UniBg - Material Culture, Science and Technology : Introduction

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CCSE - CISAlpino Institute for Comparative Studies in Europe

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Material Culture, Science and Technology

Agreement for Cultural and Scientific Cooperation between

UniversitÓ degli Studi di Bergamo (Bergamo, Italy)
Max Planck Institute for the History of Science (Berlin, Germany)

The acquired knowledge that the instruments have always been the material witnesses of developments in science, mingling specific and diversified forms of knowledge in recent decades has produced major studies that re-evaluate the material culture, the arts, mechanical and manual labour. Especially for the period from the Renaissance to the so-called scientific revolution, there is now extensive research showing how crucial the knowledge of both material culture and technology is to understand the birth of modern science. The great technological revolutions of the twentieth century and the possibilities that they open up remain to be investigated, as well as the problems that confront us. In this regard, it should not be overlooked that in many areas of our country, and especially in Bergamo, the relationship between scientific and material culture (understood as a highly specialized manual labour) has enabled many companies to be leaders in the international market, thus making practical and profitable this relationship between scientific culture and material culture that should be better valued.

Scientific culture should not therefore be opposed to material culture, but it must rather study their connections, to bring about more awareness of the two sides of these bonds that are still not disclosed.

It is necessary to identify, in the development of material culture and technical knowledge, the possible consequences of the new science, some of which is already in place. Also because the relationship, more and more narrow, between science and technology makes compelling a critical reflection of ethical character, because science, beyond the proclamations, does not qualify at all itself as a mere disinterested contemplation, but it has effects on nature that are not ethically neutral, nor from the point of view of socio-economic and political relations between human beings, nor from that of the relations between human beings and other living beings.

We must strive to understand the possible deviations of the privatization of research, related to the economic interests of multinational corporations, most notably that of the non-sharing of scientific results and their use; we must point out the limits of so-called "freedom of research", and not only in biological- medical field, as shown by the discussion on the production of quark-gluon plasma in accelerators, which could have destructive consequences for the planet.

To these problems is related the proper scientific education of citizens who should be called upon to make informed decisions on research policy, as well as that of its supranational management, since the overall impact that can have (think of nuclear power plants).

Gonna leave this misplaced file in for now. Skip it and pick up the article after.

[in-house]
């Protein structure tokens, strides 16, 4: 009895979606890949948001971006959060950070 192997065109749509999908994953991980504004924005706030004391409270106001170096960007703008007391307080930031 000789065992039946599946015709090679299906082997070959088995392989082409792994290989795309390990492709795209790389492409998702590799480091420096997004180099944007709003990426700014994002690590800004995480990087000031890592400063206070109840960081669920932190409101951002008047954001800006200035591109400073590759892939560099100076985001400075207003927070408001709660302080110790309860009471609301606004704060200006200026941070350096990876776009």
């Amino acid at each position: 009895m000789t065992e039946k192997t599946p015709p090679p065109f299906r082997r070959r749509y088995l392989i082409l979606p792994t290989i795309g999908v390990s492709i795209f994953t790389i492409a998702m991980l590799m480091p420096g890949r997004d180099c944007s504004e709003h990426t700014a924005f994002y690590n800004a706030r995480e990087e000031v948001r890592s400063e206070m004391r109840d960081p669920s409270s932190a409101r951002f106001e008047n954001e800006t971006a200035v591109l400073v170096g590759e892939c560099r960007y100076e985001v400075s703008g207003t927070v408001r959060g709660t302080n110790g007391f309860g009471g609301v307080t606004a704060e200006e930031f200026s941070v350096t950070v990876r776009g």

Our society and our Western ways of life are dominated by technology, but are not determined solely by material culture. The distinction between structure and ideological superstructure does not represent the complexity of the situation, as the scientific culture comes into play, at the planning level and the direct level too, in the real economy of our society. This inseparable bond between material culture, technical and scientific culture must therefore be studied not only from the perspective of the history of science or epistemology, but also in its anthropological, sociological, legal, economic, engineering, industry aspects, as well as ethical, philosophical, psychological, educational ones.

The research project aims to focus on some particular technological developments related to the most relevant techno-scientific, Twentieth Century and contemporary instruments, both historically and in the current technology research.

Director: JŘrgen Renn
Principal Investigators: Enrico Giannetto and Franco Giudice
Connection Responsible: Giulia Giannini

International Workshop - "The Epistemic Functions of Vision in Science"10/10/2018
Joint Seminar - Matteo Valleriani (Max Planck Institute for the History of Science, Berlin), "La funzione epistemologica delle immagini scientifiche"24/01/2018
Joint Seminar - Mario Castellana (UniversitÓ del Salento), "Max Planck, Autobiografia scientifica"23/11/2017
Joint Seminar - Felicity Henderson (University of Exeter, UK), "Robert Hooke's Diary as Evidence"14/09/2017
Joint Seminar - Robert Iliffe (University of Oxford), "Science and the 'rational religion' of Isaac Newton"26/05/2017
Students Seminar - "Material Culture, Science and Technology", Max Planck Institute for the History of Science (Berlin), April 5-6, 201705/04/2017
International Workshop - "Shedding Light on Light"17/12/2015
Joint Seminar - Pietro Corsi (University of Oxford), "Evoluzione e societÓ prima di Darwin"28/04/2015